Hailes win the Dispatch with 40ft eagle at 18

Steve McCulloch and Alan Mackay collect the magnificent trophy. Picture: Ian Georgeson
Steve McCulloch and Alan Mackay collect the magnificent trophy. Picture: Ian Georgeson
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MAN OF STEEL Alan Mackay was Hailes’ hero as the Kingsknowe club bridged a 40-year-old gap to win the Dispatch Trophy.

Mackay chipped in from 40 feet for an eagle-2 at the 18th to secure a dramatic one-hole victory over defending champions Silverknowes in the event’s 116th staging at the Braids.

Steve McCulloch, Alan MacKay, Gary Malone and Marc Cairnie with the trophy. Picture: Ian Georgeson

Steve McCulloch, Alan MacKay, Gary Malone and Marc Cairnie with the trophy. Picture: Ian Georgeson

“It’s all a bit of blur,” admitted Mackay, a 32-year-old who sells steel, of a fitting way to settle a cracking final in the Edinburgh Leisure-supported team tournament.

“I landed it on the spot my caddie suggested, three feet from the hole it turned left and all I remember after that is wee Robbie rushing over to hug me.”

He was referring to the ten-year-old son of Hailes club captain Scott Sanderson and, if he’d been able, Graham Ewart would have rushed over to embrace Mackay, too.

Ewart, a well-kent figure in Scottish golfing circles, was among the ten Kingsknowe members that resurrected Hailes after the Second World War and it was nice that he was there to see the club’s first triumph in the event since 1975. “It feels wonderful,” he admitted.

That sentiment was echoed by Brian McNamara, a member of the winning quartet 40 years ago along with George Taylor, Dougie Anderson and Mike Malone. “I had a wee premonition they could do it and what a wonderful way to win,” he said.

Mackay’s chip-in saw him and Gary Malone finish all square in the back match on Keith Reilly and Craig Scott, who made a valiant attempt from a similar distance with his eagle attempt to force extra holes.

Earlier, they’d thrown birdies at each other, with Mackay, last year’s Kingsknowe champion, producing another important contribution as he rolled in a monster putt across the seventh green for a half in 3s after Reilly had hit Silverknowes’ second to three feet.

Scott almost chipped in for an eagle at the 16th then found the heart of the green at the next as the holders dug deep in their bid to claim the trophy for the fifth time in the last ten years.

Earlier in the day, Malone, 38, had hit a tee shot at the 18th to 15 feet to earn his side a one-hole semi-final win over Harrison. He described that as the “shot of my life” and Mackay’s will also go down in Hailes folklore.

“It’s every bit as good, if not better, than winning the club championship last year,” he added, while Malone said this triumph topped his success in that event in 2013 due to the fact “it was secured along with three great friends”.

It does indeed take a team effort to win the historic tournament and the front Hailes pairing of Steve McCulloch and Marc Cairnie also played their part from start to finish.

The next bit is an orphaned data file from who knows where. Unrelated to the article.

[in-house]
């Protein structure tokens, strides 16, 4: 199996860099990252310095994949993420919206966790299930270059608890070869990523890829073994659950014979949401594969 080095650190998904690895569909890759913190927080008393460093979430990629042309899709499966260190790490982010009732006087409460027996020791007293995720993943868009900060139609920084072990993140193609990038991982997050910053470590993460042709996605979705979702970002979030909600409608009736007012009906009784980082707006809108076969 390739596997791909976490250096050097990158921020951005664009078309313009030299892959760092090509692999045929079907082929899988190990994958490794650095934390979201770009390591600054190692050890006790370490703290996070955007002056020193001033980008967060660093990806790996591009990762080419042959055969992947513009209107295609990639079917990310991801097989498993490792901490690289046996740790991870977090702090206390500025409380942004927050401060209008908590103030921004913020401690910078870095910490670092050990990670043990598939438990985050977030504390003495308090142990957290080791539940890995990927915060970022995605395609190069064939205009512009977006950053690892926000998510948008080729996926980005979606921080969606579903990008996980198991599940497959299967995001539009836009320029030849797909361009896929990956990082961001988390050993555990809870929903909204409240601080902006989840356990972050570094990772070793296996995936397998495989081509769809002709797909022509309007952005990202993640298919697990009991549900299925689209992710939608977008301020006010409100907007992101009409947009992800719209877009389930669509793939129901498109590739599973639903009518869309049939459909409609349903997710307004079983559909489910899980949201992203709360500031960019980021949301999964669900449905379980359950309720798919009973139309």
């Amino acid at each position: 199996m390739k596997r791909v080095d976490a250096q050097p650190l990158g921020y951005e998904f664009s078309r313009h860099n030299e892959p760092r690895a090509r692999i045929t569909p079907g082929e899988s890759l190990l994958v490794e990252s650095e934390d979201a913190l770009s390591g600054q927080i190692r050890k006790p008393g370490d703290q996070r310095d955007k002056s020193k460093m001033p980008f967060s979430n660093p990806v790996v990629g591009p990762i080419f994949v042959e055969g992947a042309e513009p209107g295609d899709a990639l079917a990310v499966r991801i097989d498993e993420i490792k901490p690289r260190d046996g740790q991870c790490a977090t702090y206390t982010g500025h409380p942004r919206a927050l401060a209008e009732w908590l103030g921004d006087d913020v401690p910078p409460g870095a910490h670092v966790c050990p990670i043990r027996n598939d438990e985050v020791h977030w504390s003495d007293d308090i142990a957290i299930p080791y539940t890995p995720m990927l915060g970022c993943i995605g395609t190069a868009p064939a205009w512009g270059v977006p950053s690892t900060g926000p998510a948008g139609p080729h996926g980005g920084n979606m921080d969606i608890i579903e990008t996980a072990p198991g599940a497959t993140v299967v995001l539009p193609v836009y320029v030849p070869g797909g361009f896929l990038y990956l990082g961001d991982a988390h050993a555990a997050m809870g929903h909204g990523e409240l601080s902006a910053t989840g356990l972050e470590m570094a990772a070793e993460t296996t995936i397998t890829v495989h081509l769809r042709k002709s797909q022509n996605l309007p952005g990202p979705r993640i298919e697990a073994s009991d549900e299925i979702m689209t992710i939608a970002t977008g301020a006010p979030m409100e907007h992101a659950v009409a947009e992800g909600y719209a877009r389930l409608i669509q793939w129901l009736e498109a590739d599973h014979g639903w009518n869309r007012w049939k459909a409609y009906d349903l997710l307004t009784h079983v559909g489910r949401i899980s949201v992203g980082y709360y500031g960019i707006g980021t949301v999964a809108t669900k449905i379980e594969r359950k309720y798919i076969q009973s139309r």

They produced a polished performance to finish one up on Tam Caldwell and Kenny Alexander, who found themselves three down at the turn after McCulloch rolled in a birdie putt at the ninth yet didn’t succumb until Cairnie, 40, kept his nerve to make par at the last.

“I played a lot of football and won the King Cup with Edinburgh City,” said Cairnie, a goalkeeper before hanging up his boots. “But I’d say this is more satisfying as it’s a smaller group and you are really playing for each other.”

For, McCulloch, the senior member of the quartet at 49, it was a case of going one better after he’d also been in the team that lost in the 1990 final.

“This means an awful lot, especially as I’d given up playing in the Kingsknowe Summer League team and thought opportunities like this had passed me,” he said. “We’ve not had bad teams in the past, but have just underachieved. This time we managed to get to know the course through winning a few games and it just snowballed.”

Apart from 2012 winners Caermount, Hailes are the only team to lift the trophy other than Silverknowes and Carrickvale in the last decade.

“You hear the same teams being talked about as the favourites every year,” admitted McCulloch. “But what we have achieved this week shows anyone can come up here and win as it is a unique event on a unique course.”

Silverknowes, who’d ended Edinburgh Western’s brave run in the morning semi-finals, handed credit to their conquerors. “Hats off to Hailes as they played really well,” said Keith Reilly. “They were also great sports, which is half the battle. But we’ll be back next year to try and win it back.”



Harrison (Dougie Waugh and Stuart More 2; Alan Stewart and John Cafferty 0); Hailes (Marc Cairnie and Steve McCulloch 0; Alan Mackay and Gary Malone 3)

Hailes won by one hole

Silverknowes (Tam Caldwell and Kenny Alexander 2; Craig Scott and Keith Reilly 5); Edinburgh Western (John Ralston and Gerry Curran 0; Danny Cameron and Dave Wilson 0).

Silverknowes won 7&5


Hailes (Marc Cairnie and Steve McCulloch 1; Alan Mackay and Gary Malone 0); Silverknowes (Tam Caldwell and Kenny Alexander 0; Craig Scott and Keith Reilly 0).

Hailes won by one hole